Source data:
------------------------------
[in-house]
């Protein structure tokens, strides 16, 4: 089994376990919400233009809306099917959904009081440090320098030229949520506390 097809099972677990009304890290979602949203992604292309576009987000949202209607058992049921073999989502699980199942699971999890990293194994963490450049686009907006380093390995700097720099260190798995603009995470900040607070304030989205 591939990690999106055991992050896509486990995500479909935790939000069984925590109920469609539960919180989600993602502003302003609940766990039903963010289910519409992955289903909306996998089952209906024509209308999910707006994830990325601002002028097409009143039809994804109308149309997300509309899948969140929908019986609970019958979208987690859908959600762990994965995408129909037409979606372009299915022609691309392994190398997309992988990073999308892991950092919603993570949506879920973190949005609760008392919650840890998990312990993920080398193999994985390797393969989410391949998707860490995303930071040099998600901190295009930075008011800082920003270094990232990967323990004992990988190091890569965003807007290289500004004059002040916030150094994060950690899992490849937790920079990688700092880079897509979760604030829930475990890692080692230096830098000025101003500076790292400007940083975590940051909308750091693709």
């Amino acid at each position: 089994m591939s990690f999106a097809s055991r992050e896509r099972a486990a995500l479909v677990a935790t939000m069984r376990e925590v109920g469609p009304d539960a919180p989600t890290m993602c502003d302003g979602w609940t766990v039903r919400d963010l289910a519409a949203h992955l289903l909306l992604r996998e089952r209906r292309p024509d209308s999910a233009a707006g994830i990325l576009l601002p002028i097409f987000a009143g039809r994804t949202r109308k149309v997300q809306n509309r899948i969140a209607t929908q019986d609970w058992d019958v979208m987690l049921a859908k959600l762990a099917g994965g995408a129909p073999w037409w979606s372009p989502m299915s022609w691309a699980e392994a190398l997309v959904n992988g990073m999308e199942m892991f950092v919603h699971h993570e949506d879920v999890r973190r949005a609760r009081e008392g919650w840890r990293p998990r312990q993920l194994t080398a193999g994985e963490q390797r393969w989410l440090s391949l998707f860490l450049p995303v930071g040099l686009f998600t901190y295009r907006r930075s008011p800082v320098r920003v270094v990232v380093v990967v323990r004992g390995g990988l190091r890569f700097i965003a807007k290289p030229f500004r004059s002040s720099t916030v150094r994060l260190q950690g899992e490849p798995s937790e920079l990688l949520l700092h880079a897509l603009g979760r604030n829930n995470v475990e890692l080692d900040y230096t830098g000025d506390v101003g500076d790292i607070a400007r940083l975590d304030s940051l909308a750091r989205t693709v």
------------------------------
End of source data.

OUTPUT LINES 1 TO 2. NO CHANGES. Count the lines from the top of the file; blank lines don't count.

[in-house]
């Protein structure tokens, strides 16, 4: 089994376990919400233009809306099917959904009081440090320098030229949520506390 097809099972677990009304890290979602949203992604292309576009987000949202209607058992049921073999989502699980199942699971999890990293194994963490450049686009907006380093390995700097720099260190798995603009995470900040607070304030989205 591939990690999106055991992050896509486990995500479909935790939000069984925590109920469609539960919180989600993602502003302003609940766990039903963010289910519409992955289903909306996998089952209906024509209308999910707006994830990325601002002028097409009143039809994804109308149309997300509309899948969140929908019986609970019958979208987690859908959600762990994965995408129909037409979606372009299915022609691309392994190398997309992988990073999308892991950092919603993570949506879920973190949005609760008392919650840890998990312990993920080398193999994985390797393969989410391949998707860490995303930071040099998600901190295009930075008011800082920003270094990232990967323990004992990988190091890569965003807007290289500004004059002040916030150094994060950690899992490849937790920079990688700092880079897509979760604030829930475990890692080692230096830098000025101003500076790292400007940083975590940051909308750091693709």